The long awaited Animating Ivy in Cinema 4D Part 2 tutorial is here, I apologize for taking such a long time to get this one recorded. But here it is, lets just jump right in.
What I cover in this tutorial is how to animate ivy growing in Cinema 4D. You could use this to have ivy grow up a wall, across the floor, in between objects, anything you want really. Take a look at the tutorial below or read on to see how this can be accomplished.
You can download the Ivy Grower Plugin right here.
This plugin is free to download brought to us by the incredibly talented Kuroyume over at Kuroyume’s Development Zone. Seriously, check out his site, there is a lot of cool plugins there aside from just the Ivy Grower plugin – The guy is good.
For instructions on how to install the Ivy Grower plugin just take a look at this post where I will show you how to install Cinema 4D plugins on both a PC and a Mac.
Animating the ivy to grow is fairly easy, there are a few gotchas that can trip you up but for the most part this is pretty straight forward. What you’ll need to do is simulate and grow your ivy just like you normally would with this plugin – The only thing different that you will need to do is click “Create IG Spline” in the plugin attributes, IG Spline is a special spline created by the plugin which stands for Ivy Growth Spline, what this spline allows you to do is animate the growth of the spline itself.
The next step is to add a circle spline (or any spline shape you want) to the Sweep Nurbs that was created to create your ivy branch thickness, you can then animate the IG Spline to get the branches growing. After this what I do is take all of your ivy leaves instances and put them in a fracture object – for whatever reason instance objects and fracture objects dont’ seem to play very nicely together so what you’re going to have to do is select all of your instance objects and turn off “instance.” Once all of these are changed go into the attributes of your fracture object and change the type to “Explode Segments & Connect” this will make your leaves look normal again.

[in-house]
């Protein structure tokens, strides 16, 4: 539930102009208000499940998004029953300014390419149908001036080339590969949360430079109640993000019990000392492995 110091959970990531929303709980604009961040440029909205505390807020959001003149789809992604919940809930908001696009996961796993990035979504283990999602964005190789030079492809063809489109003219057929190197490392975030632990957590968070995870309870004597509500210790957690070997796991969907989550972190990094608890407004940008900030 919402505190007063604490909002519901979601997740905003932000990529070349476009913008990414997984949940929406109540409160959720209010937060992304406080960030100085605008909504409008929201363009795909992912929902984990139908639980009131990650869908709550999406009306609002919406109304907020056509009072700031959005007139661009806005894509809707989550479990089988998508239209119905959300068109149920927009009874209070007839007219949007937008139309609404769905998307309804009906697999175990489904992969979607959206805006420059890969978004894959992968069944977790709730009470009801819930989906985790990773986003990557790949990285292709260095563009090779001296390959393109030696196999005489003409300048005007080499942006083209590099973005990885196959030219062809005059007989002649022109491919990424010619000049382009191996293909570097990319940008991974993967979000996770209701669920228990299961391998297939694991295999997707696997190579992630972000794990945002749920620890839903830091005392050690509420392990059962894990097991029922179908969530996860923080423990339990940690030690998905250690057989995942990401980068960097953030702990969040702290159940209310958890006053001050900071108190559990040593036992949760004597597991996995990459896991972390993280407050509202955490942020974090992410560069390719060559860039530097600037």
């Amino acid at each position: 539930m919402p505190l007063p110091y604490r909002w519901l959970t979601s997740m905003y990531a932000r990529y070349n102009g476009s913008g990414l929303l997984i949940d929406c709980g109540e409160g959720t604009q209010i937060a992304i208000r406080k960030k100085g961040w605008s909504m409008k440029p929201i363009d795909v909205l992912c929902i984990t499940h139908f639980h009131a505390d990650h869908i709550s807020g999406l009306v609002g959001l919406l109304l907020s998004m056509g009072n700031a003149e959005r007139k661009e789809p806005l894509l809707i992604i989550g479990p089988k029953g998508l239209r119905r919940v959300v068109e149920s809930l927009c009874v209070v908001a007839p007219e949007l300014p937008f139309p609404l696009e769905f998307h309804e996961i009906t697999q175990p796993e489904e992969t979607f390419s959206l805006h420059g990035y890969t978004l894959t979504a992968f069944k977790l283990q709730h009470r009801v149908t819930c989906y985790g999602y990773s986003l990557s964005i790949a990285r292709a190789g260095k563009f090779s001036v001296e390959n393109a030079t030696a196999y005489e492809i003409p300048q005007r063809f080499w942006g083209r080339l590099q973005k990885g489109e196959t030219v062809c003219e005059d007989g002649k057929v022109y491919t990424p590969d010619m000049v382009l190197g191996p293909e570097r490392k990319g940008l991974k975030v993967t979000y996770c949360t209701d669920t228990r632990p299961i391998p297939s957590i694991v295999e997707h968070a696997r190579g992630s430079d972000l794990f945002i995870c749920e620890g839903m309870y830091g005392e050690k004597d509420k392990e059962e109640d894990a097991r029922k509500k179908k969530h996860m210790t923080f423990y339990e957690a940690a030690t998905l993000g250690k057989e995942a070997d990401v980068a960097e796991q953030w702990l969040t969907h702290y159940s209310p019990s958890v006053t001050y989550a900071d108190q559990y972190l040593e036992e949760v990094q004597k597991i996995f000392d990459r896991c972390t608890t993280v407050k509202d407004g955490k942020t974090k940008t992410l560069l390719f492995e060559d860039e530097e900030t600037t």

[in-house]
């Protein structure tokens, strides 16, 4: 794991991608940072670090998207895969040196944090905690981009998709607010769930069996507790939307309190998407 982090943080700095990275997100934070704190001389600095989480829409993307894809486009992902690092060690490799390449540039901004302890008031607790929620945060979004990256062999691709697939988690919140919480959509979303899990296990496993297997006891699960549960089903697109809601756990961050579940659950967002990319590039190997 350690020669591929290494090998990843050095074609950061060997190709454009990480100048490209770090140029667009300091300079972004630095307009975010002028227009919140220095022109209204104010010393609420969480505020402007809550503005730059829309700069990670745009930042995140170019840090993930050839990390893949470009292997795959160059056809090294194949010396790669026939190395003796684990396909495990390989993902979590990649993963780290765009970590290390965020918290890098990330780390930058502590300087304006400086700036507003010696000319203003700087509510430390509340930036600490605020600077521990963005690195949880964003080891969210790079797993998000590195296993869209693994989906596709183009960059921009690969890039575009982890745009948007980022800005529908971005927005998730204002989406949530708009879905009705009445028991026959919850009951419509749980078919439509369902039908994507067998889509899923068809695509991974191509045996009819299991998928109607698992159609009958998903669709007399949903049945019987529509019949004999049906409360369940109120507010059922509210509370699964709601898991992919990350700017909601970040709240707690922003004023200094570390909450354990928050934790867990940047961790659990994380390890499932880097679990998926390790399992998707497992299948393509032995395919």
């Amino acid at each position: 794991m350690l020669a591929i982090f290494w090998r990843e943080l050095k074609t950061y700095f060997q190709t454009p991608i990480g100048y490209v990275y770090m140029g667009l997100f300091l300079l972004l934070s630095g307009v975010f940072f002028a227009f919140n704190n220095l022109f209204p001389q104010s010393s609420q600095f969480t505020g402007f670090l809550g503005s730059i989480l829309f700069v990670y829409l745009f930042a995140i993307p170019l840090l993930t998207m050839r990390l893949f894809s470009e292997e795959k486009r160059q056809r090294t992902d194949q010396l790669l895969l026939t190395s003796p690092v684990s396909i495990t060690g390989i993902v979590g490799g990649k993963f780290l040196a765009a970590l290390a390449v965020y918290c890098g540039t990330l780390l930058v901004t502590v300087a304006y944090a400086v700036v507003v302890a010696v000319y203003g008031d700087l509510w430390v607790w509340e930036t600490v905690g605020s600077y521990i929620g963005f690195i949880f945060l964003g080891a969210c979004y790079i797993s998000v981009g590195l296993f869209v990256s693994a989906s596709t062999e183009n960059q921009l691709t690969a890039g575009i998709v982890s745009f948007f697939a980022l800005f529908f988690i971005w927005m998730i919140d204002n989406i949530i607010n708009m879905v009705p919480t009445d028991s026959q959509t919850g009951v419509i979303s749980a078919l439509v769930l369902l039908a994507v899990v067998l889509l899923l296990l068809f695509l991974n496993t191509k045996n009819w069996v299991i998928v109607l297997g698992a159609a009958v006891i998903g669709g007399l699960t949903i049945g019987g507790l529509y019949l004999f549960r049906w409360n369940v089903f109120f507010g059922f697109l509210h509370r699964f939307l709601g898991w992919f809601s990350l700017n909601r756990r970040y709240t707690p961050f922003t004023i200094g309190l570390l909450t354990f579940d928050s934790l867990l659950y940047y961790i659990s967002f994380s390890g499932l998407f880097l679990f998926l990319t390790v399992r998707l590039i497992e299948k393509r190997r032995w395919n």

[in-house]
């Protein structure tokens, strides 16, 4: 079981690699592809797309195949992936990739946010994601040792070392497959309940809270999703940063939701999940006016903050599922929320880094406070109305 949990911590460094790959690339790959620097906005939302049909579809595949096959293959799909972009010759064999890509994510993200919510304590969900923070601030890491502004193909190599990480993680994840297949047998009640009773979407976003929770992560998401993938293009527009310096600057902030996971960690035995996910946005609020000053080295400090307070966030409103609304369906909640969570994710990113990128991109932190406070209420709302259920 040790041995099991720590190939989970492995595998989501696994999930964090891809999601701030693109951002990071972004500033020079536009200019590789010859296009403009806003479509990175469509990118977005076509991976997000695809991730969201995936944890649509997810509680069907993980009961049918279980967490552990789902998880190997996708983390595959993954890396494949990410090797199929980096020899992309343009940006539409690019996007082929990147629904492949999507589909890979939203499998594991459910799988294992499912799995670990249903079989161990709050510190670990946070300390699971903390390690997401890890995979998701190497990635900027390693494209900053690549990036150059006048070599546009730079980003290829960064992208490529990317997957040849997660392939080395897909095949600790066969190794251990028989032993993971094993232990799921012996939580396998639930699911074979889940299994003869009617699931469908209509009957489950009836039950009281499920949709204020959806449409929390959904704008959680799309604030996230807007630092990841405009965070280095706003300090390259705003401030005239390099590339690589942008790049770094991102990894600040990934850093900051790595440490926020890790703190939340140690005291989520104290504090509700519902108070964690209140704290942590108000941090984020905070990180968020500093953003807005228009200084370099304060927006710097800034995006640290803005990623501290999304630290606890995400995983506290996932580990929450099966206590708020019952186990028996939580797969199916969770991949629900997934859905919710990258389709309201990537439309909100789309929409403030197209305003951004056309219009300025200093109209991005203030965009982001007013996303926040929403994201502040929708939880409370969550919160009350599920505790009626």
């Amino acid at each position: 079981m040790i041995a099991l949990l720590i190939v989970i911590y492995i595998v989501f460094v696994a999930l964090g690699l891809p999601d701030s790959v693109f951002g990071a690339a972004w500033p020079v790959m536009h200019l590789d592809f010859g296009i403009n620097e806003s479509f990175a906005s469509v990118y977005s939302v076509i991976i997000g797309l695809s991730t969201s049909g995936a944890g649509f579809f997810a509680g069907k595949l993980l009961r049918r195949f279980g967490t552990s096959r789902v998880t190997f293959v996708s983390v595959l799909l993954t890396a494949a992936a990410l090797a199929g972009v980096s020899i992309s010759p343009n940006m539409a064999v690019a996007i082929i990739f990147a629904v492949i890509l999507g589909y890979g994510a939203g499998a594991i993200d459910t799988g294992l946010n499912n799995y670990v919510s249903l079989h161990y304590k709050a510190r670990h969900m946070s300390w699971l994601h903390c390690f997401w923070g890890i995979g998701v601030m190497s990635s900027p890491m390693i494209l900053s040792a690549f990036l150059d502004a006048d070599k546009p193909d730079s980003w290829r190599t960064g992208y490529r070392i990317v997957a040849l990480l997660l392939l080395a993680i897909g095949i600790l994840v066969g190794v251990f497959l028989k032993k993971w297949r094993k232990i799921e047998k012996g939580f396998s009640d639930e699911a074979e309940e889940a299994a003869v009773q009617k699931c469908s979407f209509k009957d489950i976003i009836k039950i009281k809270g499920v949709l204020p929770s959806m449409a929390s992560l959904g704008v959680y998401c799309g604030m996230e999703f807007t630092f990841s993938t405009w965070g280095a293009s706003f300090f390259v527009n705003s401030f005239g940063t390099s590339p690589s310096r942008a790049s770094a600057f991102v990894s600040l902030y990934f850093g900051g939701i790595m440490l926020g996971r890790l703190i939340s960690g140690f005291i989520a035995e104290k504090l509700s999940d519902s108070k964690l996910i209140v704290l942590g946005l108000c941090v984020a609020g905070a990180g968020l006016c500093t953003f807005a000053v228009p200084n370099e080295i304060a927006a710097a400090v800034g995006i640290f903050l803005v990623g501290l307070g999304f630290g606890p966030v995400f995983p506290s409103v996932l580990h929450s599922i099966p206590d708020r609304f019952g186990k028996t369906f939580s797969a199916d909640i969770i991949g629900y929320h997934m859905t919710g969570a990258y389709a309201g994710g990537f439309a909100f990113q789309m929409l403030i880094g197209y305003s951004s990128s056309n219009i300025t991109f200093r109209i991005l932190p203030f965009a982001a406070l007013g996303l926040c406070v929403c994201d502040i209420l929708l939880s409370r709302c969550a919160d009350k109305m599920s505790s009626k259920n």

To get these Ivy leaves to scale up we’re going to need an effector to do the job for us, I have the best luck with the shader effector. Create the shader effector and then make sure that it is effecting your fracture objects (in the fracture object attributes click on the effector tab and just drag and drop the shader effector in there) In the shader effector attributes lets change the scale to a -1 and then in the falloff tab let’s change it to linear. A big yellow box pops up and if we start dragging it around you can see it starting to work – what you’ll have to do is rotate this box and animate the position of it in conjunction with the animation of the ivy branches the growing effect.
There are a couple of things that I forgot to mention in the tutorial that I will list here. First off in your Sweep Nurbs you may want to change the branch thickness scale, what this will do is give you a thinner branch at the ends and a thicker branch in the middle and beginning of the spline. To change this go into the Sweep Nurbs attributes and in the object tab click on details – see the screenshot below to see what I mean.
By turning off instances in the instance object itself you aren’t going to be able to use the technique in the first tutorial, if the object is no longer an instance than you can’t animate it with a formula effector, so what you might have to do is animate the leaves growing on and then make them animate the options turning them back into instances to get them blowing in the wind again – or just have two separate set ups and just hide one and show the other. It’s defiantly do-able to have both of these techniques working at the same time, but unfortunately it isn’t just a single click of a button.
If you missed part one of this tutorial, don’t worry – I have a link right here to where you can watch part 1
As always feel free to leave any questions, critiques, or comments below.